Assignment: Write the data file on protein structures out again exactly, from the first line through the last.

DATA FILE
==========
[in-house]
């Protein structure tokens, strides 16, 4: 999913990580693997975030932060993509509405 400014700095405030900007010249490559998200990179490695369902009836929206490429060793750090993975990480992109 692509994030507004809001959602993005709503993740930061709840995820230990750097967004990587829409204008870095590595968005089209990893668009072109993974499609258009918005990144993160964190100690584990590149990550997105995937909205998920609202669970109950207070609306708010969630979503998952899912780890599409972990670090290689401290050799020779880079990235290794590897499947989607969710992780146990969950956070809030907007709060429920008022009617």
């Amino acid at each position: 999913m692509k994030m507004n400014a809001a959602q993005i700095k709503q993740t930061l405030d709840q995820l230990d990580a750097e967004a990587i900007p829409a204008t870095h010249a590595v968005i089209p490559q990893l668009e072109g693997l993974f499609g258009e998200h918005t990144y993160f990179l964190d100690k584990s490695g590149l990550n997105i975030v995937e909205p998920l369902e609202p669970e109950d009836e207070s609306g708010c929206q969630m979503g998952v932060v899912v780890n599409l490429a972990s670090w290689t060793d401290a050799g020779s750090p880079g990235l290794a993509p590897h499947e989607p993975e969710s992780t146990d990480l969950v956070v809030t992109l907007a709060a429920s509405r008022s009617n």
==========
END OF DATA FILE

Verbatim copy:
[in-house]
């Protein structure tokens, strides 16, 4: 999913990580693997975030932060993509509405 400014700095405030900007010249490559998200990179490695369902009836929206490429060793750090993975990480992109 692509994030507004809001959602993005709503993740930061709840995820230990750097967004990587829409204008870095590595968005089209990893668009072109993974499609258009918005990144993160964190100690584990590149990550997105995937909205998920609202669970109950207070609306708010969630979503998952899912780890599409972990670090290689401290050799020779880079990235290794590897499947989607969710992780146990969950956070809030907007709060429920008022009617």
């Amino acid at each position: 999913m692509k994030m507004n400014a809001a959602q993005i700095k709503q993740t930061l405030d709840q995820l230990d990580a750097e967004a990587i900007p829409a204008t870095h010249a590595v968005i089209p490559q990893l668009e072109g693997l993974f499609g258009e998200h918005t990144y993160f990179l964190d100690k584990s490695g590149l990550n997105i975030v995937e909205p998920l369902e609202p669970e109950d009836e207070s609306g708010c929206q969630m979503g998952v932060v899912v780890n599409l490429a972990s670090w290689t060793d401290a050799g020779s750090p880079g990235l290794a993509p590897h499947e989607p993975e969710s992780t146990d990480l969950v956070v809030t992109l907007a709060a429920s509405r008022s009617n």